WOW has been celebrating the riches of world cinema since 2001, bringing an eclectic, intriguing, and moving selection of films from around the globe to cinemas across Wales. WOW presents a selection of the very best in world cinema – and sometimes a film from Wales too.
In the run up to our festival screening of Mark Cousins's A Story of Children and Film, we're posting a daily blog on our friends and supporters' childhood experiences of cinema. I thought it would be nice to start things off with why The Jungle Book is my favourite children’s film. Aged 11 I was taken to see The Jungle Book as a Christmas treat by my grandmother in a huge old Odeon in the middle of Birmingham. We had to queue to get in and the cinema was packed with excited kids. An atmosphere more like the circus or pantomime than the empty, echoing cinemas I’d been used to up till then. It was a hugely influential experience on the rest of my life. Why couldn’t we all be happy with the “simple bare necessities of life”? It seemed to me unarguably true that hanging out with Baloo, playing in the jungle and living free was more fun than going back to school.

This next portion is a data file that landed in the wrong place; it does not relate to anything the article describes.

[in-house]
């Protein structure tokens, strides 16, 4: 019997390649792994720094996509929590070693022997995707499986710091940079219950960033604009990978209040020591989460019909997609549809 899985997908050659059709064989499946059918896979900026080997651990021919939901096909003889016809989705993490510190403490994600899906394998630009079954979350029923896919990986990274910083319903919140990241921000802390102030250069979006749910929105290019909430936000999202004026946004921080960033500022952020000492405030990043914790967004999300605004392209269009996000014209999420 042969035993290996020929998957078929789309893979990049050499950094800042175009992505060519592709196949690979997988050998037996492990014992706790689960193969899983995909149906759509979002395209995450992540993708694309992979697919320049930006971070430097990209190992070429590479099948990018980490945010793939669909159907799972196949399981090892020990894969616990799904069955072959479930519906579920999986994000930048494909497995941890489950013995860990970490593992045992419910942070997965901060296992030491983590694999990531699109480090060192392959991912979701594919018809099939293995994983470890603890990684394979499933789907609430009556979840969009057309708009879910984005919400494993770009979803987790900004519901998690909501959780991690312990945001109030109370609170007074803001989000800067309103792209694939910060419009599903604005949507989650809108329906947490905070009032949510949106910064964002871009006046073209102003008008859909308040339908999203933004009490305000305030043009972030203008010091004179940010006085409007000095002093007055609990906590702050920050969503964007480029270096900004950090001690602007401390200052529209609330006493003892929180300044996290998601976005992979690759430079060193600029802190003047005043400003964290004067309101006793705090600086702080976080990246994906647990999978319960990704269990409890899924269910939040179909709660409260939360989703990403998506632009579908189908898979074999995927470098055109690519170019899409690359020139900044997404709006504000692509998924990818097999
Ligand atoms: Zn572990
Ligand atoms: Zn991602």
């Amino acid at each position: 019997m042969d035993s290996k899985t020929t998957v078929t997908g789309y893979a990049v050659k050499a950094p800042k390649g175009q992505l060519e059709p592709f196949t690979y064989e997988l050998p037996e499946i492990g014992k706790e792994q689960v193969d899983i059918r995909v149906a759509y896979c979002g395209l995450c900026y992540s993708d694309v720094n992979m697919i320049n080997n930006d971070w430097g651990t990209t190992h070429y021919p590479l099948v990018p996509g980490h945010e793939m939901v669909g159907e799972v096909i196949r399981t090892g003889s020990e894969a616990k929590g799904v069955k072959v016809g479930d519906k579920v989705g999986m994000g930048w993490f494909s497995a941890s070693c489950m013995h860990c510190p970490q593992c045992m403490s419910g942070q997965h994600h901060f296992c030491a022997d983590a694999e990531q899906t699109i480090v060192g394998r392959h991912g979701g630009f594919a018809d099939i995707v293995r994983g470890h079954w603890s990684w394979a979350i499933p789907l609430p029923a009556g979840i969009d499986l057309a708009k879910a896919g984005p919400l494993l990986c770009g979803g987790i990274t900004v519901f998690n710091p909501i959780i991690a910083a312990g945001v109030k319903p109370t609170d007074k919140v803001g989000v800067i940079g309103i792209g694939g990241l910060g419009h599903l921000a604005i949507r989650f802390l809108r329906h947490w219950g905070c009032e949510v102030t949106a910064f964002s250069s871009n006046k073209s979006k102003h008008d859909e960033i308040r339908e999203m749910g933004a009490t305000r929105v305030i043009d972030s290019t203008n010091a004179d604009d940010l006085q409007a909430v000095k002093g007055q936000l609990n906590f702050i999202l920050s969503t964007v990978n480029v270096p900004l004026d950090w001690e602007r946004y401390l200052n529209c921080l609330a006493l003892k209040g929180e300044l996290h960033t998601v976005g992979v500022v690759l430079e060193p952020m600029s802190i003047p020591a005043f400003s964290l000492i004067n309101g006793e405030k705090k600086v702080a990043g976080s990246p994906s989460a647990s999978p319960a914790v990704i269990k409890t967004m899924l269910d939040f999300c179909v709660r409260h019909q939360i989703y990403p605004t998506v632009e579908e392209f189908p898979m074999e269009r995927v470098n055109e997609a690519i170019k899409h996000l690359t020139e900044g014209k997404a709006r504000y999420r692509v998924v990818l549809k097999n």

For the 2nd post on 'Women in World Cinema', WOW interviewed Kenyan director Judy Kibinge, who spoke about her childhood cinema memories, her latest film Something Necessary and what motivated her to become a filmmaker.
To celebrate International Women's Day, in the first of a series of features on women in world cinema, WOW interviewed Lucia Puenzo, the Argentinian author and director, who is known for her groundbreaking films XXY and Wakolda (The German Doctor), which features in the 2014 WOW Film Festival.